In 1975, the Hmong—a distinct ethnic group with origins in China, who by the twentieth century were concentrated in northern Laos—began migrating to the United States following their service fighting alongside American forces in the so-called “Secret War” in Southeast Asia. Hmong refugees were resettled in all parts of the country, and Minnesota welcomed one of the largest groups. Today, the state is home to nearly 80,000 Hmong, most in the Twin Cities metro area: 1.25% of the state’s population and 26% of all Hmong living in the United States.
In 2015, the Minnesota Historical Society (MNHS) premiered Peb Yog Hmoob—We Are Hmong Minnesota, a multifaceted initiative developed by members of Minnesota’s Hmong community in partnership with MNHS. The collaboration began in 2013 when four members of the Hmong community proposed a partnership to share the rich history and culture of this underrepresented group through the state museum, and Hmong historians, artists, and leaders were involved throughout. Peb Yog Hmoob—We Are Hmong Minnesota gave all citizens a chance to learn, experience, and reflect on the lives and contributions of the Hmong community. Furthermore, the initiative coincided with—and informed the creation of—the Society’s new Department of Inclusion and Community Engagement (DICE), with a full-time staff of five and an ambitious agenda of community outreach and coordination.
The initiative’s opening drew 4,000 visitors–probably the highest single-day attendance total in the Minnesota History Center’s 23-year history–with 62% self-identified as from Asian Pacific heritage. MNHS saw this initiative as an opportunity to attract a new audience — Hmong residents of Minnesota and Wisconsin—to the History Center. A 2014 survey of awareness and participation rates of new immigrant communities at major cultural institutions in the Twin Cities metro revealed that only 25% of Hmong respondents had ever been to the History Center. Additionally, 50% had neither visited nor even heard of the History Center, despite the fact that it is located at the center of the largest urban concentration of Hmong in the world. Marketing focused on the Hmong community and the opening drew 4,000 visitors–probably the highest single-day attendance total in the Minnesota History Center’s 23-year history–with 62% self-identified as from Asian Pacific heritage. Over the course of the exhibition, Asian Pacific attendance quintupled from less than 2% to as high as 11% of total museum attendance. Almost half of the adult Asian Pacific visitors were between the ages of 19 and 29. This is highly unusual for the History Center, and showed a deep interest among young Hmong people in learning about and celebrating their history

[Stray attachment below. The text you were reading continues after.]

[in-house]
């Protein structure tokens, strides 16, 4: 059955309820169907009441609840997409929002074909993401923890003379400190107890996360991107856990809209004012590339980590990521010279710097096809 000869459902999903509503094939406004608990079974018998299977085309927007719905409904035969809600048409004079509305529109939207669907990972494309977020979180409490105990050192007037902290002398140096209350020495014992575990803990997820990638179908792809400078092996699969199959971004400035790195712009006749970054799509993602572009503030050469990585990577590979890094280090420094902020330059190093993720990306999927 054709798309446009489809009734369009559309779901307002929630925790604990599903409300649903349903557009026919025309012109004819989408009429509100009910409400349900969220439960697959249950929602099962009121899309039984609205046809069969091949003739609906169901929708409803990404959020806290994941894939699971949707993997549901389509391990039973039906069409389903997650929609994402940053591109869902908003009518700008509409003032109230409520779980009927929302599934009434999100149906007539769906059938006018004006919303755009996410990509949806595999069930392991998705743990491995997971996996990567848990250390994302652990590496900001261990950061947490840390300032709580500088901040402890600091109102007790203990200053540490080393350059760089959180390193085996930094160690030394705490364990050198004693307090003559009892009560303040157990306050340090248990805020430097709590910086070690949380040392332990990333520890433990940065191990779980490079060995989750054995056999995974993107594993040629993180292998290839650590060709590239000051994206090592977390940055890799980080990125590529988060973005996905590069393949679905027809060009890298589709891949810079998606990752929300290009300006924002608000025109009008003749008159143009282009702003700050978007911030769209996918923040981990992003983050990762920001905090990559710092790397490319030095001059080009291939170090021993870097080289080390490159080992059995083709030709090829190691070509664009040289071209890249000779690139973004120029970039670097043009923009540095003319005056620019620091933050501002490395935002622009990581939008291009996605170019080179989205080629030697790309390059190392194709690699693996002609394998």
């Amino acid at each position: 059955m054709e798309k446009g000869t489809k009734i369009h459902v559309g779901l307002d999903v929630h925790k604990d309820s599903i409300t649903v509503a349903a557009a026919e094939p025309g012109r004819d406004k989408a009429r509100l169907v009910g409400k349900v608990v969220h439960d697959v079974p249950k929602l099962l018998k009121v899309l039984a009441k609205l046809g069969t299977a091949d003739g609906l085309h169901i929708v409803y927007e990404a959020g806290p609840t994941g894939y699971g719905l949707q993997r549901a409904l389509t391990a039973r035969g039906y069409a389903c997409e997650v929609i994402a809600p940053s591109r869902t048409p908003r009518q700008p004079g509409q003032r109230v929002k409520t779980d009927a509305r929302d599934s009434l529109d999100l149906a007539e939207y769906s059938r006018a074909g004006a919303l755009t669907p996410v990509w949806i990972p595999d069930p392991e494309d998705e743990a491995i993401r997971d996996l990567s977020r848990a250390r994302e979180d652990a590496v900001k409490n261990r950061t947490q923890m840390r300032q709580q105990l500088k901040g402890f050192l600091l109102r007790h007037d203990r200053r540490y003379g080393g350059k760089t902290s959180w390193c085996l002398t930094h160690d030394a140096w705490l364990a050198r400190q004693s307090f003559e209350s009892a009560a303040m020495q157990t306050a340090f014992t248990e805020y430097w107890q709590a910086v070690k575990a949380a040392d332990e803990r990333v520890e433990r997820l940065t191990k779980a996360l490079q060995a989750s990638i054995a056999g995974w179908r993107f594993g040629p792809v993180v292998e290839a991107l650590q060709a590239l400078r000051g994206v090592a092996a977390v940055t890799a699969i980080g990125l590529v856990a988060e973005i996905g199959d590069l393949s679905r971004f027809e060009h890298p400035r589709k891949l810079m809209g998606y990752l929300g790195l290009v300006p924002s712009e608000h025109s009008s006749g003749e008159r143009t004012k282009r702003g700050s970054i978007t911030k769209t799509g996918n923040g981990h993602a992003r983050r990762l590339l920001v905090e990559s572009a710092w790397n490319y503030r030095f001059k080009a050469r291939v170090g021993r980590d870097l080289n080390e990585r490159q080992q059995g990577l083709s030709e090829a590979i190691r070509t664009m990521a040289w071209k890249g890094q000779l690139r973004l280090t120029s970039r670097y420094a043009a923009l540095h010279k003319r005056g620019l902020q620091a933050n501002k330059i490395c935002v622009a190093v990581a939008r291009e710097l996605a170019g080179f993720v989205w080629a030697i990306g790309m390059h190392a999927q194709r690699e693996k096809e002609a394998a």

Peb Yog Hmoob—We Are Hmong Minnesota was a great success in reaching out to and sharing authority with an important local community who had not seen itself represented in the state’s history museum. It shared the Hmong story with the wider community who had little understanding of their neighbors and their history, and helped build bridges with other ethnic communities by showing the importance of diverse groups to the Minnesota story.